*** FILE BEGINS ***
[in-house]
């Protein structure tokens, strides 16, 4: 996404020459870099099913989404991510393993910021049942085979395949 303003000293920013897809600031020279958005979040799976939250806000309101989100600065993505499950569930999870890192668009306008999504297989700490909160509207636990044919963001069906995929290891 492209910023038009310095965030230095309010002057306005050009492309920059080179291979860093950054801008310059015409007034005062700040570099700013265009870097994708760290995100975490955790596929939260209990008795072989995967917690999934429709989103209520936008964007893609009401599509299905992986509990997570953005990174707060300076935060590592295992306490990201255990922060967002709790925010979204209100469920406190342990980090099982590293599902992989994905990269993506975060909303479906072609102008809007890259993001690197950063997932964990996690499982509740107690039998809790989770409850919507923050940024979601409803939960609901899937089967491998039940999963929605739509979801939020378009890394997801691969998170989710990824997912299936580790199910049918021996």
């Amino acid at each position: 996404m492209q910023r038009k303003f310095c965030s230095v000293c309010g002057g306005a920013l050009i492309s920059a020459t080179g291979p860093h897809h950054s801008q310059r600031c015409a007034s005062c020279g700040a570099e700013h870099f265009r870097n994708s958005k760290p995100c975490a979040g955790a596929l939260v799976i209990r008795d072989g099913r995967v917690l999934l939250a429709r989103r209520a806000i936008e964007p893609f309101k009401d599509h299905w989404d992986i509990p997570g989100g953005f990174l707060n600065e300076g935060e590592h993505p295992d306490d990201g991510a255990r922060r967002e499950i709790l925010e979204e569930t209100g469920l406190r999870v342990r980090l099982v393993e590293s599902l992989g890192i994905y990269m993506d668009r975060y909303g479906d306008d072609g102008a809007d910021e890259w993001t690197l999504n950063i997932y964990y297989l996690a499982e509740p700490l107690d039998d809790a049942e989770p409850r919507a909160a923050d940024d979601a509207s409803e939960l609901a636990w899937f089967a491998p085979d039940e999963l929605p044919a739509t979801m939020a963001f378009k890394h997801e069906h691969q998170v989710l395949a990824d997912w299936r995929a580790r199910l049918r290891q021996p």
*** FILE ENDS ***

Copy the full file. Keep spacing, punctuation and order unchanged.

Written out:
[in-house]
């Protein structure tokens, strides 16, 4: 996404020459870099099913989404991510393993910021049942085979395949 303003000293920013897809600031020279958005979040799976939250806000309101989100600065993505499950569930999870890192668009306008999504297989700490909160509207636990044919963001069906995929290891 492209910023038009310095965030230095309010002057306005050009492309920059080179291979860093950054801008310059015409007034005062700040570099700013265009870097994708760290995100975490955790596929939260209990008795072989995967917690999934429709989103209520936008964007893609009401599509299905992986509990997570953005990174707060300076935060590592295992306490990201255990922060967002709790925010979204209100469920406190342990980090099982590293599902992989994905990269993506975060909303479906072609102008809007890259993001690197950063997932964990996690499982509740107690039998809790989770409850919507923050940024979601409803939960609901899937089967491998039940999963929605739509979801939020378009890394997801691969998170989710990824997912299936580790199910049918021996």
């Amino acid at each position: 996404m492209q910023r038009k303003f310095c965030s230095v000293c309010g002057g306005a920013l050009i492309s920059a020459t080179g291979p860093h897809h950054s801008q310059r600031c015409a007034s005062c020279g700040a570099e700013h870099f265009r870097n994708s958005k760290p995100c975490a979040g955790a596929l939260v799976i209990r008795d072989g099913r995967v917690l999934l939250a429709r989103r209520a806000i936008e964007p893609f309101k009401d599509h299905w989404d992986i509990p997570g989100g953005f990174l707060n600065e300076g935060e590592h993505p295992d306490d990201g991510a255990r922060r967002e499950i709790l925010e979204e569930t209100g469920l406190r999870v342990r980090l099982v393993e590293s599902l992989g890192i994905y990269m993506d668009r975060y909303g479906d306008d072609g102008a809007d910021e890259w993001t690197l999504n950063i997932y964990y297989l996690a499982e509740p700490l107690d039998d809790a049942e989770p409850r919507a909160a923050d940024d979601a509207s409803e939960l609901a636990w899937f089967a491998p085979d039940e999963l929605p044919a739509t979801m939020a963001f378009k890394h997801e069906h691969q998170v989710l395949a990824d997912w299936r995929a580790r199910l049918r290891q021996p």